VG Name                centos_example
  LV UUID              
  LV Write Access        read/write
  LV Creation host, time test.com, 2016-03-24 00:10:45 -0400
  LV Status              available
  # open                 0
  LV Size                10.00 GiB
  Current LE             2560
  Segments               1
  Allocation             inherit
  Read ahead sectors     auto
  - currently set to     8192
  Block device           253:2

There’s a 10GB taken by the new LV. Now, we have to format the new LV in XFS by mkfs.xfs before actually mounting on /home.

[root@test ~]# mkfs.xfs /dev/centos_example/home
meta-data=/dev/centos_example/home isize=256    agcount=4, agsize=655360 blks
         =                       sectsz=512   attr=2, projid32bit=1
         =                       crc=0        finobt=0
data     =                       bsize=4096   blocks=2621440, imaxpct=25
         =                       sunit=0      swidth=0 blks
naming   =version 2              bsize=4096   ascii-ci=0 ftype=0
log      =internal log           bsize=4096   blocks=2560, version=2
         =                       sectsz=512   sunit=0 blks, lazy-count=1
realtime =none                   extsz=4096   blocks=0, rtextents=0

Mount the LV to /home.

[root@test ~]# mount /dev/centos_example/home /home

List the content of /home.

[root@test ~]# ll /home
total 0

Of course, nothing in the /home, because we have not restored the data yet.

7. Restore data back to the new and smaller XFS file system

[root@test ~]# xfsrestore -f /home.image /home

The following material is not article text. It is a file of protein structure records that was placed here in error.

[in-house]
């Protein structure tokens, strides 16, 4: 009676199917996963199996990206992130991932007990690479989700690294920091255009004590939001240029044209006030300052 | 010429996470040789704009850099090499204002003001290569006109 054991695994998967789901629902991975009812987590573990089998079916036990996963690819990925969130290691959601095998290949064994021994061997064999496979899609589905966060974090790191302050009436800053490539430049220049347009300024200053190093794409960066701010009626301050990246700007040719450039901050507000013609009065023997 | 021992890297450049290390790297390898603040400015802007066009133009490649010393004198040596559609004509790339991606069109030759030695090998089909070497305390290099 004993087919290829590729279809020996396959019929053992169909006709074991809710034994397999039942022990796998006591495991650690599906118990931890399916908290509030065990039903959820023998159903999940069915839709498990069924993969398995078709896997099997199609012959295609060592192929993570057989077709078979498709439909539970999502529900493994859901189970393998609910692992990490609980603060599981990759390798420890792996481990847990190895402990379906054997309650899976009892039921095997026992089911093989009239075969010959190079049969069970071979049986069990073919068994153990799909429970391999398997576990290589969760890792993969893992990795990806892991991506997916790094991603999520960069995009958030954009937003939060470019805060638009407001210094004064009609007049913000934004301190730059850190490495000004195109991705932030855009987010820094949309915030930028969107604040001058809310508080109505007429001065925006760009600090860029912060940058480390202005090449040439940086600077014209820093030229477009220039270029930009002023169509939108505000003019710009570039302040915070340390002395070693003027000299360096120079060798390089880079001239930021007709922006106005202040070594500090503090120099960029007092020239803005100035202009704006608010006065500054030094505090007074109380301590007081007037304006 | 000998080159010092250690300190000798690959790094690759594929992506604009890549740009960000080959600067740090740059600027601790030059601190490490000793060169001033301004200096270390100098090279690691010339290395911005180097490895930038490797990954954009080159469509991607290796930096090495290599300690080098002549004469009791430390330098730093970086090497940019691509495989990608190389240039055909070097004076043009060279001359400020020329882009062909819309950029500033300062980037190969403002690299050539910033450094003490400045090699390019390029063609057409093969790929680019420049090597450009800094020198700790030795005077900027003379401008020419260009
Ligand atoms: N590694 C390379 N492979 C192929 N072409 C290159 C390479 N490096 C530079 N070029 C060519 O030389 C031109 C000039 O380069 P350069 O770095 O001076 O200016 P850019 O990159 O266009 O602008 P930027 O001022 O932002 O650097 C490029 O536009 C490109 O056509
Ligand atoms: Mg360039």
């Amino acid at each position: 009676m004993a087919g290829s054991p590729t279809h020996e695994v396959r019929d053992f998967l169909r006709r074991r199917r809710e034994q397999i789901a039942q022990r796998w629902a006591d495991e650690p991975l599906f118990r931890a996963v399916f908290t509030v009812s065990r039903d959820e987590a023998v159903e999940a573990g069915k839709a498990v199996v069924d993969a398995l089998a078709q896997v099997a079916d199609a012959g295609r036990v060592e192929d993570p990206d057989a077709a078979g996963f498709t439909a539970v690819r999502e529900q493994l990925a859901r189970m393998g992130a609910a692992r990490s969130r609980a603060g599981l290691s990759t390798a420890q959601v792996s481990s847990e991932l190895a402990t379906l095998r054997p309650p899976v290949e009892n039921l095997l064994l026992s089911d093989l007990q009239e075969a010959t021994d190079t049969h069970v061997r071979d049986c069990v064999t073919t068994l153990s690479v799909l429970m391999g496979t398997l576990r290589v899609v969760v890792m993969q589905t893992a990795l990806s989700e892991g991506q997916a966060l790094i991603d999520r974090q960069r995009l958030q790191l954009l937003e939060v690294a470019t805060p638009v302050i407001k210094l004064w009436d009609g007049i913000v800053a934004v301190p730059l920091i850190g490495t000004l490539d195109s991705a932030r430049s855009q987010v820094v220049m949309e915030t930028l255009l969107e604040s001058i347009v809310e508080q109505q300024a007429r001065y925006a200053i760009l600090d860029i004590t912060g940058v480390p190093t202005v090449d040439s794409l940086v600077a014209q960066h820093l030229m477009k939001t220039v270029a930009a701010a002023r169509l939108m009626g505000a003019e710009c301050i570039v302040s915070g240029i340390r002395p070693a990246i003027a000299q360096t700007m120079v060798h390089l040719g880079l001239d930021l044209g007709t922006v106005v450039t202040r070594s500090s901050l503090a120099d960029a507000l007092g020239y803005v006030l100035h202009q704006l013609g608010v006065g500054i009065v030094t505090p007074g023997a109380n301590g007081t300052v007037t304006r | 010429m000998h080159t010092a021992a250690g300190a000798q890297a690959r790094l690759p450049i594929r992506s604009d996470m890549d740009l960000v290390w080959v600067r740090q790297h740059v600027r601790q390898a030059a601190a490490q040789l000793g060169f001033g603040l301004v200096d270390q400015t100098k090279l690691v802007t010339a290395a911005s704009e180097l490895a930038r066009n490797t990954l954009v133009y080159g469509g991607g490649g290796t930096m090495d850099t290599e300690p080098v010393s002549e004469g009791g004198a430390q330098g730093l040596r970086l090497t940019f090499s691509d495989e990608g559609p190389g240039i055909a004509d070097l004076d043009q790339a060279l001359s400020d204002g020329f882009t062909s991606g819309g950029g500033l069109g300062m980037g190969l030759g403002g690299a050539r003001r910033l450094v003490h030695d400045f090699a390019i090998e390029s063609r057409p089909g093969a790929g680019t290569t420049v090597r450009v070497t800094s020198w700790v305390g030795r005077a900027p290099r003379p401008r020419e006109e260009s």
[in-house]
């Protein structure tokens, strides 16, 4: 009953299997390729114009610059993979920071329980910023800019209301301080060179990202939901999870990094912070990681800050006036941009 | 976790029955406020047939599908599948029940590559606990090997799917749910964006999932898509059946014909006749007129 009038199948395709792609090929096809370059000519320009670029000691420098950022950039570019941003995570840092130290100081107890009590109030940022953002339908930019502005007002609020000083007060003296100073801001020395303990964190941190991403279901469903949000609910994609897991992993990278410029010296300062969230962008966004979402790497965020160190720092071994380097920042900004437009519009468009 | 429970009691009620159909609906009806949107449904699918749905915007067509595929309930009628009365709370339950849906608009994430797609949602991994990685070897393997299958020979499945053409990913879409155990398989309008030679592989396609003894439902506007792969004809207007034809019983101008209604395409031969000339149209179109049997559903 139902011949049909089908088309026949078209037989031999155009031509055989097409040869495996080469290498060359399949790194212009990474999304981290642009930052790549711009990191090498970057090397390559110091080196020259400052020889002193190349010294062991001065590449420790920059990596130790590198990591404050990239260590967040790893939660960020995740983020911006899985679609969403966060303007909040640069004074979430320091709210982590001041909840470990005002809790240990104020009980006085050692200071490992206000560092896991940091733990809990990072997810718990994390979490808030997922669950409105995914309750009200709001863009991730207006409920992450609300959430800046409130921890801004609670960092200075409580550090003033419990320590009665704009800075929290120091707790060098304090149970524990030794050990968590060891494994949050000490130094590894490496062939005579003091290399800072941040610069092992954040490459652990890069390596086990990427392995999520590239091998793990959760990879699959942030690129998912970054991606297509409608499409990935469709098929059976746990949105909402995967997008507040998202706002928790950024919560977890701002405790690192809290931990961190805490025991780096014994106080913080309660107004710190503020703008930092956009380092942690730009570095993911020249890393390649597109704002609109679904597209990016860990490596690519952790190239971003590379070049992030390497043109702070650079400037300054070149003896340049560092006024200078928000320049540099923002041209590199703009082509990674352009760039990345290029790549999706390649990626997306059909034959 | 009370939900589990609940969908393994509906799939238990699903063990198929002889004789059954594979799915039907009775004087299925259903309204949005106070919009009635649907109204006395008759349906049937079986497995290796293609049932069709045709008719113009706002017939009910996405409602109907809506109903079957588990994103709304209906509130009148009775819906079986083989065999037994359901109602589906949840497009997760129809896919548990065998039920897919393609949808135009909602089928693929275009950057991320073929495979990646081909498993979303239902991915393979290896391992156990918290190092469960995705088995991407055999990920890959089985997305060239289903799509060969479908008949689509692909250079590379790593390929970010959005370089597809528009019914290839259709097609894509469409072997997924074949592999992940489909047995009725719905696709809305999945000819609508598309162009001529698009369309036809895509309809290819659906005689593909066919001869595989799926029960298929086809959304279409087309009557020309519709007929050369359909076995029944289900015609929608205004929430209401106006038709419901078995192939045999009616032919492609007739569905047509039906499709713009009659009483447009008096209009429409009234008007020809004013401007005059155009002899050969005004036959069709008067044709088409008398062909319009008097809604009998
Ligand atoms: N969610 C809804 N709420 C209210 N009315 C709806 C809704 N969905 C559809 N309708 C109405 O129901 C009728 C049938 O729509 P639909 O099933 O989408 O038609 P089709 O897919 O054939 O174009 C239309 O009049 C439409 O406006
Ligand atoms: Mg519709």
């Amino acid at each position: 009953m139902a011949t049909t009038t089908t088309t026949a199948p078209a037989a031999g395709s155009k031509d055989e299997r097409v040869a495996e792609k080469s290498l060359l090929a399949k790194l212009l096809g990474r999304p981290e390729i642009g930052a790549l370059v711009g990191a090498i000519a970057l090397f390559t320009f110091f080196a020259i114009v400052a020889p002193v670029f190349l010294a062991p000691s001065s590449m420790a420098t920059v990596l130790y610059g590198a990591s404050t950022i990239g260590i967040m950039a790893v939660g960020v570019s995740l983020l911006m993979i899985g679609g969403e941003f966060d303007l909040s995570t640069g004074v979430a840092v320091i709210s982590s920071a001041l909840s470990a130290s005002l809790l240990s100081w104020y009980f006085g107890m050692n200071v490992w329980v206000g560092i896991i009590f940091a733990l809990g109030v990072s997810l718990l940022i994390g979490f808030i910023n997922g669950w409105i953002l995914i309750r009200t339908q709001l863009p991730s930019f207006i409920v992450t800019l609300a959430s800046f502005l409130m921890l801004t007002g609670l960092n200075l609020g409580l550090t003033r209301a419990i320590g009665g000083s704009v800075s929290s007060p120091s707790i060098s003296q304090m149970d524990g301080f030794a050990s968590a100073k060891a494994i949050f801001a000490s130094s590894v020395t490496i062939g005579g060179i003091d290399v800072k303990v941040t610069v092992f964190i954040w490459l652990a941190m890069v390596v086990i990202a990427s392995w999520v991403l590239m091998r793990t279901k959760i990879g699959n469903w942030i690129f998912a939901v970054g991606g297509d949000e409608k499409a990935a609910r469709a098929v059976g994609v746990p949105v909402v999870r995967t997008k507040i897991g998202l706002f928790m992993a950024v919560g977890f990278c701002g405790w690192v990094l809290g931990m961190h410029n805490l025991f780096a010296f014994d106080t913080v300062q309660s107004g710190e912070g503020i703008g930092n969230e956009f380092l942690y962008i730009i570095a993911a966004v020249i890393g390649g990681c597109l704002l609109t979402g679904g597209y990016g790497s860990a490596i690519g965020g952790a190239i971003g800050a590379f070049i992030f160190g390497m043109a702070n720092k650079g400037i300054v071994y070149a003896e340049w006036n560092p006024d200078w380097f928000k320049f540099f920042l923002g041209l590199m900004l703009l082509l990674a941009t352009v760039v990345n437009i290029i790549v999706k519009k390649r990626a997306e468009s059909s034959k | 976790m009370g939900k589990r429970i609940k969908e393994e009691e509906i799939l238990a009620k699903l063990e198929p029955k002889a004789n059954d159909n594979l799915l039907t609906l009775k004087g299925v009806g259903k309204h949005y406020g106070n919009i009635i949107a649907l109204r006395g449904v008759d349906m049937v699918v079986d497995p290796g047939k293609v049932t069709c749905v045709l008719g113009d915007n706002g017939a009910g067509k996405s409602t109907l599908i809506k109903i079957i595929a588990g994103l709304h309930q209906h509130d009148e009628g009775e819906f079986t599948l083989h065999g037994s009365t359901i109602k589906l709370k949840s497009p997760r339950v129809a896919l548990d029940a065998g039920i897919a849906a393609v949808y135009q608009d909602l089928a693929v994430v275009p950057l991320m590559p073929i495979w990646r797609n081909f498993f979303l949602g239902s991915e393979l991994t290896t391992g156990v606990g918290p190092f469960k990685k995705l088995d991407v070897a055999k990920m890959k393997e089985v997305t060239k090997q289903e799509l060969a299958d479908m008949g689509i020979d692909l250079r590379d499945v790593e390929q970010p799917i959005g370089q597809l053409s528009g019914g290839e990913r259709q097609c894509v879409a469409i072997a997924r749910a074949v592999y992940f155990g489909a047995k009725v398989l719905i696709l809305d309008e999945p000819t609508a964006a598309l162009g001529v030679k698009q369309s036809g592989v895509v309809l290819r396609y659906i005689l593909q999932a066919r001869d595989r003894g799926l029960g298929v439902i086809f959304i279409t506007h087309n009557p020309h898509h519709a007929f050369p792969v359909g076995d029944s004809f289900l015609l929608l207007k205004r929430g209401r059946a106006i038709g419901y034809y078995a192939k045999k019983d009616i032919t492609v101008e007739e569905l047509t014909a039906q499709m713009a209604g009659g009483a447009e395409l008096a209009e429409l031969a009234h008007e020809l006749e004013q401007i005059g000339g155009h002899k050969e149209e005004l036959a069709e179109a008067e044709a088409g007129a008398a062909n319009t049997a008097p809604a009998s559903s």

xfsrestore: using file dump (drive_simple) strategy
xfsrestore: version 3.1.4 (dump format 3.0) - type ^C for status and control
xfsrestore: searching media for dump
xfsrestore: examining media file 0
xfsrestore: dump description:
xfsrestore: hostname: test.com
xfsrestore: mount point: /home
xfsrestore: volume: /dev/mapper/centos_example-home
xfsrestore: session time: Thu Mar 24 00:06:49 2016
xfsrestore: level: 0
xfsrestore: session label: "20160324-dump"
xfsrestore: media label: "home-old"
xfsrestore: file system id: 091dc119-8bae-42ac-a725-4a79196398c9
xfsrestore: session id: 7fe1566a-de11-45f2-93c5-85a9b4725a27
xfsrestore: media id: d07cadad-8e5e-4767-bf52-e256dc060e5d
xfsrestore: using online session inventory
xfsrestore: searching media for directory dump
xfsrestore: reading directories
xfsrestore: 1 directories and 0 entries processed
xfsrestore: directory post-processing
xfsrestore: restore complete: 1 seconds elapsed
xfsrestore: Restore Summary:
xfsrestore:   stream 0 /home.image OK (success)
xfsrestore: Restore Status: SUCCESS

Check the /home.

[root@test ~]# ll /home
total 0
drwx------. 2 edchen edchen 71 Mar 24 00:01 edchen
[root@test ~]# df -h | grep home
/dev/mapper/centos_example-home   10G   33M   10G   1% /home
[root@test ~]# mount | grep home
/dev/mapper/centos_example-home on /home type xfs (rw,relatime,seclabel,attr2,inode64,noquota)

So far so good, we have the content back to /home. But I have a question now: Can it survive through reboots? Let’s continue.

[root@test ~]# init 6

8. Verify the data after reducing XFS LV size

Log in server as edchen and verify the file.

[edchen@test ~]$ ll
total 4
-rw-rw-r--. 1 edchen edchen 14 Mar 24 00:03 Hello
[edchen@test ~]$ cat Hello
Hello, world!

We did it!

7 thoughts on “How to Shrink XFS File System on Enterprise Linux 7.2

  1. This is a perfect example of how to document something. Successfully resized /home and / on RHEL 8 with this. Thank you very much.

  2. Thanks, I had to resize a CentOS 7 partition to make it accessible from CentOS 6, and this guide was perfect 🙂